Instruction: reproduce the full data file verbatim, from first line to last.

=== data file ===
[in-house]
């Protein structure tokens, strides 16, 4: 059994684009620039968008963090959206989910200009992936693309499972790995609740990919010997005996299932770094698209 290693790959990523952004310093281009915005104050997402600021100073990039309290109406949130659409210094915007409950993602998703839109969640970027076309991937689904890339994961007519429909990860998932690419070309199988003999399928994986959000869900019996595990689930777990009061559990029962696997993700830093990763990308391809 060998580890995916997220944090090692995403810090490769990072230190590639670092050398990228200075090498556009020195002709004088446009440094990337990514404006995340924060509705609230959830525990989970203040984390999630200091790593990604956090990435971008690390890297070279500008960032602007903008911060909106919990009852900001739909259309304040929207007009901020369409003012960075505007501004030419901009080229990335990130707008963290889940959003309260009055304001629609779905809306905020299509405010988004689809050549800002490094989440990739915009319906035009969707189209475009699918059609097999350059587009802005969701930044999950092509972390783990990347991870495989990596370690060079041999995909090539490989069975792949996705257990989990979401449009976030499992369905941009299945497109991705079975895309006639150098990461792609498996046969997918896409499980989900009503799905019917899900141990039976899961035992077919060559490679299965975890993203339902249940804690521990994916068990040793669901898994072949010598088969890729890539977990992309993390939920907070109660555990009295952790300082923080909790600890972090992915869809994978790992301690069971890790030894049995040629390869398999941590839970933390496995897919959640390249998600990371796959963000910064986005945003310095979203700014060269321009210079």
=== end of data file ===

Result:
[in-house]
């Protein structure tokens, strides 16, 4: 059994684009620039968008963090959206989910200009992936693309499972790995609740990919010997005996299932770094698209 290693790959990523952004310093281009915005104050997402600021100073990039309290109406949130659409210094915007409950993602998703839109969640970027076309991937689904890339994961007519429909990860998932690419070309199988003999399928994986959000869900019996595990689930777990009061559990029962696997993700830093990763990308391809 060998580890995916997220944090090692995403810090490769990072230190590639670092050398990228200075090498556009020195002709004088446009440094990337990514404006995340924060509705609230959830525990989970203040984390999630200091790593990604956090990435971008690390890297070279500008960032602007903008911060909106919990009852900001739909259309304040929207007009901020369409003012960075505007501004030419901009080229990335990130707008963290889940959003309260009055304001629609779905809306905020299509405010988004689809050549800002490094989440990739915009319906035009969707189209475009699918059609097999350059587009802005969701930044999950092509972390783990990347991870495989990596370690060079041999995909090539490989069975792949996705257990989990979401449009976030499992369905941009299945497109991705079975895309006639150098990461792609498996046969997918896409499980989900009503799905019917899900141990039976899961035992077919060559490679299965975890993203339902249940804690521990994916068990040793669901898994072949010598088969890729890539977990992309993390939920907070109660555990009295952790300082923080909790600890972090992915869809994978790992301690069971890790030894049995040629390869398999941590839970933390496995897919959640390249998600990371796959963000910064986005945003310095979203700014060269321009210079």